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I'm looking for a new rod to pair up with my Shimano Chronarch MGL. I want something that would be good for throwing 3/8 ounce finesse jigs. In between $200-$300 would be what I would want to spend but I could go a little over that if necessary. I would be using 15 pound fluorocarbon on this rod and I don't fish heavy cover so a reel heavy rod wouldn't be necessary. I was thinking something at least 7 feet but I see a lot of people saying medium power and a lot of medium power rods don't go over 6'10''.

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1 minute ago, Jared Herman said:

I'm looking for a new rod to pair up with my Shimano Chronarch MGL. I want something that would be good for throwing 3/8 ounce finesse jigs. In between $200-$300 would be what I would want to spend but I could go a little over that if necessary. I would be using 15 pound fluorocarbon on this rod and I don't fish heavy cover so a reel heavy rod wouldn't be necessary. I was thinking something at least 7 feet but I see a lot of people saying medium power and a lot of medium power rods don't go over 6'10''.

Get a St.Croix legend tournament you can find them at 7 foot and are in your price range. I have one and it is an excellent rod sesitve and the rod has an excellent warranty.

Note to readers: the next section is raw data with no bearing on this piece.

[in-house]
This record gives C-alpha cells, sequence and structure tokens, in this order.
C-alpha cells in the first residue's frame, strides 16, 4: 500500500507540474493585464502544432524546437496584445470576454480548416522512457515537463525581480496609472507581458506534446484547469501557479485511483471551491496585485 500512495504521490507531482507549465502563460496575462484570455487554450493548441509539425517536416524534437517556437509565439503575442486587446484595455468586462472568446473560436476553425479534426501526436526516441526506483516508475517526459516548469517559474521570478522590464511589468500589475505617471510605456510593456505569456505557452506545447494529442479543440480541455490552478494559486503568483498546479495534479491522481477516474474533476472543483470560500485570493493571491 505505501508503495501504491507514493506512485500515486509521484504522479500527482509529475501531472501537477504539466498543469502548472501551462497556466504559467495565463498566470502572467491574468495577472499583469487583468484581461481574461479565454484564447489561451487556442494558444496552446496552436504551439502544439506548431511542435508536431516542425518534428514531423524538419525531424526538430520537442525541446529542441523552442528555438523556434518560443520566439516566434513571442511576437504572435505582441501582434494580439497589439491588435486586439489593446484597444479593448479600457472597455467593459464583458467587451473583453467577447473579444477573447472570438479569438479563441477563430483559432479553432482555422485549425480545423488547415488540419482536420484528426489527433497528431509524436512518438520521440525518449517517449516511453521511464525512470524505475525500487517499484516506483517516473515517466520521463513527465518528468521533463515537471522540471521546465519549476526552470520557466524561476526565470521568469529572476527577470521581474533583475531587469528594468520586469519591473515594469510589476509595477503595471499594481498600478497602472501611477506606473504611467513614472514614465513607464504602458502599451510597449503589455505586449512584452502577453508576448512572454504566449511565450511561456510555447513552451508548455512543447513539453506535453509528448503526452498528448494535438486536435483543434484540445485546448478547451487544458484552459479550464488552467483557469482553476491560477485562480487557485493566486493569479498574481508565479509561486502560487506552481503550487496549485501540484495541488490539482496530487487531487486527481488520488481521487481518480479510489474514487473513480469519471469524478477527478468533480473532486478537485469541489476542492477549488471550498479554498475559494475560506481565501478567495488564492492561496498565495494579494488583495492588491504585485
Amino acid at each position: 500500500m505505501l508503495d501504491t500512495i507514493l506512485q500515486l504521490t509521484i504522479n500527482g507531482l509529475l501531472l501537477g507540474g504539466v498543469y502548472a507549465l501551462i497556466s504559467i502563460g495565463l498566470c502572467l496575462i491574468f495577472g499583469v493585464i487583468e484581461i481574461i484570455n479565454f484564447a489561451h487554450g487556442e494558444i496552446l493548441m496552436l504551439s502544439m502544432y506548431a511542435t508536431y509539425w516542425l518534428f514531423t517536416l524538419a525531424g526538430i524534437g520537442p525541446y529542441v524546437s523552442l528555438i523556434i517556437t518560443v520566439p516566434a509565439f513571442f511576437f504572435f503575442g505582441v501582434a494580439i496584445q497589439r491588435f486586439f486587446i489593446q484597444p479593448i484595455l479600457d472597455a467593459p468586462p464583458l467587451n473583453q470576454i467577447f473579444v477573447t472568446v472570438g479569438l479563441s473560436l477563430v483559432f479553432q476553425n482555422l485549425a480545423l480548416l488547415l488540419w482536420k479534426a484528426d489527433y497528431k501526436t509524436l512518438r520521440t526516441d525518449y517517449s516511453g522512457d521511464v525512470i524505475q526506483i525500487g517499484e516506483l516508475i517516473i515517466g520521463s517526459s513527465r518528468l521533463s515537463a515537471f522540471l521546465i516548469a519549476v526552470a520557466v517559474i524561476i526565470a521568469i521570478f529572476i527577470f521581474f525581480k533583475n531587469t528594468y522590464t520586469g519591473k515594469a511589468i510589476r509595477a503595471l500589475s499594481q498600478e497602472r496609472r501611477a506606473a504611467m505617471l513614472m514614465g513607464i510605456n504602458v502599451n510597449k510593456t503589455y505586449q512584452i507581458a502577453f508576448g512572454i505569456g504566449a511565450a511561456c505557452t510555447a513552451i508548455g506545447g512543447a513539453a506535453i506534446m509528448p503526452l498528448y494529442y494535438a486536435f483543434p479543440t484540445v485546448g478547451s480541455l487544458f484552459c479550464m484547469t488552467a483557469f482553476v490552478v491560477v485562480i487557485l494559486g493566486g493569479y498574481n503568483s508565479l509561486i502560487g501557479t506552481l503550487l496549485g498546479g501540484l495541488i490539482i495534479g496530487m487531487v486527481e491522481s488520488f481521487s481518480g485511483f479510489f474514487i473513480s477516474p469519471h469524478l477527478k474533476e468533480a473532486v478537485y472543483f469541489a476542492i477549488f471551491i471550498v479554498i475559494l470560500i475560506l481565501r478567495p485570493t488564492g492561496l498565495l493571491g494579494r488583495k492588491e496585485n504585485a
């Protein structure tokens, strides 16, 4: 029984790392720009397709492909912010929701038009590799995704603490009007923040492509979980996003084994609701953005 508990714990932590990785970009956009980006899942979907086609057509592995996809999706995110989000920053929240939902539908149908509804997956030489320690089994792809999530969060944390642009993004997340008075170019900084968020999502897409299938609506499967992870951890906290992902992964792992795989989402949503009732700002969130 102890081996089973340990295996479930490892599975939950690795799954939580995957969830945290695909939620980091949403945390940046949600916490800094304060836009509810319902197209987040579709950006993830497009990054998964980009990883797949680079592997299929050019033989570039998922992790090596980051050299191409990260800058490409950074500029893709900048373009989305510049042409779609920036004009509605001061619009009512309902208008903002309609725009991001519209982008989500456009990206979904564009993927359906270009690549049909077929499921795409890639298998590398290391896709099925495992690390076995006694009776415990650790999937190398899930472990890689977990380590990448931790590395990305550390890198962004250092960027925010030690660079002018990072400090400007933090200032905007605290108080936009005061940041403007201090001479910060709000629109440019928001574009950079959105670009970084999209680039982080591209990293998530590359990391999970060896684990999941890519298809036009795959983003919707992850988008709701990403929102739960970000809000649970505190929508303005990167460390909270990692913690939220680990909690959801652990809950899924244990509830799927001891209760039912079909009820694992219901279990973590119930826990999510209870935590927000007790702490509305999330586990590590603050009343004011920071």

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610mxf st croix is what i use and its amazing.  I have a bunch of longer rods but this one is perfect for me.  Its money on 1/4 jigs and will run a lot of other baits like the hud shad and grass minnow just perfect.  Its also perfect for 5" worms.  Drop an alphas or core on top with some 10lb pline 100% or YHB and go....

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I use a 6-9 Kistler with either 10 or 12lb floro and it works great.

 

Allen

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I fish jigs from 3/16 to 1 oz with standard 5 power 6'10" jig rod using lined between 8 lb to 15 lb, don't know how finesse plays a role when fishing 3/8 jigs? I catch 90% of my bass using 7/16 jigs on 12 lb line in sparse or no cover.

Tom